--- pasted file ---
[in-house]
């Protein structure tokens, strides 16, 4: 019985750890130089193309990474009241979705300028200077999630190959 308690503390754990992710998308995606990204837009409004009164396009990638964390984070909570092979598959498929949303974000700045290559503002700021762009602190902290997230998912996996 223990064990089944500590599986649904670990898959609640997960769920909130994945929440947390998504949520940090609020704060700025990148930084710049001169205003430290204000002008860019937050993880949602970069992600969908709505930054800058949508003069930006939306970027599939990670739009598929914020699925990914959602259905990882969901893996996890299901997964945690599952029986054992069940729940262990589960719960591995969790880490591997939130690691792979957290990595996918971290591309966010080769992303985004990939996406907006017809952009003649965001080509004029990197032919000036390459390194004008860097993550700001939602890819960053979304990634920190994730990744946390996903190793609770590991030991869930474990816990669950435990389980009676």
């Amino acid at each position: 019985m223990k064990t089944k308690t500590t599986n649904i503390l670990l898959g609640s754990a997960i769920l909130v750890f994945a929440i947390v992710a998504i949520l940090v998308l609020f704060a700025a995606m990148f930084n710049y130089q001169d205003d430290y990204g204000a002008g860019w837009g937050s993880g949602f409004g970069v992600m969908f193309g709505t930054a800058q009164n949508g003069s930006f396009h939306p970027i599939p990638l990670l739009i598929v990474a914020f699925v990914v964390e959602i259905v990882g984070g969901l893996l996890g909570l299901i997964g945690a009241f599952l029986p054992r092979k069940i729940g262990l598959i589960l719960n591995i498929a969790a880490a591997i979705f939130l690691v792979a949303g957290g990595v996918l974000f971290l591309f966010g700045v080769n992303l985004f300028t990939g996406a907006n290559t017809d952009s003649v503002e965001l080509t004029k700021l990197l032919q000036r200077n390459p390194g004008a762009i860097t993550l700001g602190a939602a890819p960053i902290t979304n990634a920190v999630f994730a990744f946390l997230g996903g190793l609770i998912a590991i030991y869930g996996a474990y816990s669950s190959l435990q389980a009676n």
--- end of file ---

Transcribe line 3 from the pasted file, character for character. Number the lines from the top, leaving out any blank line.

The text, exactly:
């Amino acid at each position: 019985m223990k064990t089944k308690t500590t599986n649904i503390l670990l898959g609640s754990a997960i769920l909130v750890f994945a929440i947390v992710a998504i949520l940090v998308l609020f704060a700025a995606m990148f930084n710049y130089q001169d205003d430290y990204g204000a002008g860019w837009g937050s993880g949602f409004g970069v992600m969908f193309g709505t930054a800058q009164n949508g003069s930006f396009h939306p970027i599939p990638l990670l739009i598929v990474a914020f699925v990914v964390e959602i259905v990882g984070g969901l893996l996890g909570l299901i997964g945690a009241f599952l029986p054992r092979k069940i729940g262990l598959i589960l719960n591995i498929a969790a880490a591997i979705f939130l690691v792979a949303g957290g990595v996918l974000f971290l591309f966010g700045v080769n992303l985004f300028t990939g996406a907006n290559t017809d952009s003649v503002e965001l080509t004029k700021l990197l032919q000036r200077n390459p390194g004008a762009i860097t993550l700001g602190a939602a890819p960053i902290t979304n990634a920190v999630f994730a990744f946390l997230g996903g190793l609770i998912a590991i030991y869930g996996a474990y816990s669950s190959l435990q389980a009676n």